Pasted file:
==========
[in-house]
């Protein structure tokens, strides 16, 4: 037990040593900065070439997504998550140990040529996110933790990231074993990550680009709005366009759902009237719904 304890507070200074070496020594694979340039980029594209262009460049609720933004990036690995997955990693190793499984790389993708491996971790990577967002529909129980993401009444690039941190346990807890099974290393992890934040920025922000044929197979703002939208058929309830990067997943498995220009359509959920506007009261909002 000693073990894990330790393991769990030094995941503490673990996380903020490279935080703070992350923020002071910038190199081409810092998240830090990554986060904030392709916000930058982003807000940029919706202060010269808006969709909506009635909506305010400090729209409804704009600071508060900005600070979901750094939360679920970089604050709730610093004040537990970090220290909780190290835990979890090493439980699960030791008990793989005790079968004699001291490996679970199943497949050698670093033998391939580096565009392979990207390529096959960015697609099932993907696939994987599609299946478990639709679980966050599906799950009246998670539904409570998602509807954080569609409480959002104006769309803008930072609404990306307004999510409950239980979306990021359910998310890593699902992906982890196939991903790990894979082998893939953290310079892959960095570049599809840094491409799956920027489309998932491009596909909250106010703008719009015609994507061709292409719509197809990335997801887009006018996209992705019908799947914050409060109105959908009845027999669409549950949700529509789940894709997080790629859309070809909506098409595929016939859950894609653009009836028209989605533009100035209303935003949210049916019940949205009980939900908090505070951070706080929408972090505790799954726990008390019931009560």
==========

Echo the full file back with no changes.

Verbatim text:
[in-house]
């Protein structure tokens, strides 16, 4: 037990040593900065070439997504998550140990040529996110933790990231074993990550680009709005366009759902009237719904 304890507070200074070496020594694979340039980029594209262009460049609720933004990036690995997955990693190793499984790389993708491996971790990577967002529909129980993401009444690039941190346990807890099974290393992890934040920025922000044929197979703002939208058929309830990067997943498995220009359509959920506007009261909002 000693073990894990330790393991769990030094995941503490673990996380903020490279935080703070992350923020002071910038190199081409810092998240830090990554986060904030392709916000930058982003807000940029919706202060010269808006969709909506009635909506305010400090729209409804704009600071508060900005600070979901750094939360679920970089604050709730610093004040537990970090220290909780190290835990979890090493439980699960030791008990793989005790079968004699001291490996679970199943497949050698670093033998391939580096565009392979990207390529096959960015697609099932993907696939994987599609299946478990639709679980966050599906799950009246998670539904409570998602509807954080569609409480959002104006769309803008930072609404990306307004999510409950239980979306990021359910998310890593699902992906982890196939991903790990894979082998893939953290310079892959960095570049599809840094491409799956920027489309998932491009596909909250106010703008719009015609994507061709292409719509197809990335997801887009006018996209992705019908799947914050409060109105959908009845027999669409549950949700529509789940894709997080790629859309070809909506098409595929016939859950894609653009009836028209989605533009100035209303935003949210049916019940949205009980939900908090505070951070706080929408972090505790799954726990008390019931009560």